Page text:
Jeunet’s follow-up to the incomparable Amélie is a transcendent romance, a complex mystery (with no shortage of whimsy) and a chilling evocation of the horror and futility of war, as Mathilde (Audrey Tautou) searches for her fiancé, one of five soldiers sentenced to death for desertion at Bingo Crépuscule three years earlier. It’s an extraordinarily successful melding of apparently incompatible moods and genres, full of vividly-drawn supporting characters (Marion Cotillard’s vengeful prostitute, Jodie Foster’s selfless wife) and featuring one of the only good trump-related gags in all of cinema (“Doggie fart, gladdens the heart”). It’s also beautifully shot, scored and acted – a treat for the eyes, ears and soul.
An intricately plotted visual poetry which delineates the romantic journey of a woman who is on an inexorable quest to find her fiancé who was presumed dead as the part of a trench warfare in the World War One. It requires a lot of attention span to appreciate the triumph of this composite screenplay which goes back-and-forth into present and past happenings and mystery unravelling involving the lives of five soldiers which includes the fiancé of the protagonist too, all which were narrated by Jean-Pierre Jeunet, with utmost sincerity like a chef-d'oeuvre being personified and it ends on a stupefying note despite the fact we can see it coming all the way.
The war sequences that were canned illustrating the…
I saw this in 2004. I thought it had a lot of good qualities but by the end I felt disappointed and some flaws detracted from the whole. I will watch it again at some point.
Of course my favorite film about war is a Jean-Pierre Jeunet romance drama.
Unfortunately, unlike Mathilde, I gave up hope long before the final credits. Among a brilliant cast, the stunning Audrey Tautou brings to life this sepia war mystery, with undertones of romance. At times of revelation within the film's mystery storyline, I would sigh an excited "Ahh", as if a puzzle piece had finally found its place. At other times, I was piecing together who was who among the vast array of characters. I found that due to the minimal time we see Manech and Mathilde together, as well as the lengthiness of the film, I couldn't fully appreciate the romantic elements. The major let down for me personally was the length of the film- it tended to drag at times, which, in turn, let me down emotionally. A Very Long Engagement can be dark, but it as just as quirky and original as Amelie.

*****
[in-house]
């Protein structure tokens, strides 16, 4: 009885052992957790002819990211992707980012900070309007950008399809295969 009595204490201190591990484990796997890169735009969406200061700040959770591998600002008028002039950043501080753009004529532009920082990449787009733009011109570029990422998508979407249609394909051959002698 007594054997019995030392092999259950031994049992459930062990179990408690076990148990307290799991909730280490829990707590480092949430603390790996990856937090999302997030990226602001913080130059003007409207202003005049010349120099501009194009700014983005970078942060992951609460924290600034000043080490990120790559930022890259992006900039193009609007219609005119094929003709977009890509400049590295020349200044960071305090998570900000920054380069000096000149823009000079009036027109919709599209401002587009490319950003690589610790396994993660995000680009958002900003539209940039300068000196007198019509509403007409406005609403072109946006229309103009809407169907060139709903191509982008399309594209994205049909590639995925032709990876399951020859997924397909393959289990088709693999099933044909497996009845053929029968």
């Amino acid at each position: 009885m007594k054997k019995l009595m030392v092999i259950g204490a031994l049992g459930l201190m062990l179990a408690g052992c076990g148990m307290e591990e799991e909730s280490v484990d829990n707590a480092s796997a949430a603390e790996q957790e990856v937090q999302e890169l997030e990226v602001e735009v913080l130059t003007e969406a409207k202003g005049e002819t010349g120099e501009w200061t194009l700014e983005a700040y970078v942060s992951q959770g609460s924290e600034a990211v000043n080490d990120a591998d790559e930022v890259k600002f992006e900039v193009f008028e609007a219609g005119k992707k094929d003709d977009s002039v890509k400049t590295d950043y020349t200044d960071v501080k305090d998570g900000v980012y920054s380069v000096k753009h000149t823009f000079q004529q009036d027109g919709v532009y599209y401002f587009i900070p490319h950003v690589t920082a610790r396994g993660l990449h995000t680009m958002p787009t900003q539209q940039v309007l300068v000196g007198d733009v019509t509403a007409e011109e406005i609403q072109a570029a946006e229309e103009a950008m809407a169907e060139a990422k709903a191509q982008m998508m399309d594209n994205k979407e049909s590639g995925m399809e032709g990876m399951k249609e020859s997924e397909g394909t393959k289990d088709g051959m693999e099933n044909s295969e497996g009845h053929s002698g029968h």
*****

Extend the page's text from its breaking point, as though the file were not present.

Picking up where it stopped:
#Filmreview A very long engagement ★★★★ Romantic WW1 film has superb craft, big sets, charm & quirkiness. Audrey Tautou is sweet as always.
A pretty movie,
But also a slow one. I
Should like it better.
Es un romance, pero poco predecible. Me mantuvo pendiente toda la película sin saber qué seguía y ni cómo iba a ser el final.
Mais um grande filme da dupla Audrey Tautou e Jean-Pierre Jeunet (respectivamente atriz e diretor do sublime O fabuloso destino de Amèlie Poulan), Eterno Amor é realmente emocionante.
Ambientando na primeira guerra mundial, o filme retrata a história da francesa Mathilde (Audrey) que desde a infância vive com os tios (pois perdeu os pais em um acidente trágico) e sofre de uma doença incurável para a época, a poliomelite que a prejudica a andar de forma normal.
Sua vida seguia de forma tristonha até o dia em que conhece e se apaixona pelo jovem e também francês Manech (Gaspard Ulliel) que faz com que seu coração bata novamente.
Mas o destino quis que ambos fossem separados já que Manech fora…
This review reportedly contains spoilers. I can handle the truth.
I had seen this film before, but for one reason or another it never registered that strongly. But watching it now, it is a beautiful, artfully composed epic story of True Love, Hope, Memory, Mystery, and empathy.
Set during and immediately after WW I, the film begins with the story of 5 condemned French soldiers, convicted of cowardice for self-mutilating themselves. Instead of going before the firing squad, like the unlucky soldiers in Kubrick's Paths of Glory, the 5 are sentenced to being thrown out of the trenches into No Man's Land, weaponless, pretty much a sentence of certain death.
The film's story then shifts to the young comely fiancee of the youngest of the 5, played with pluck and…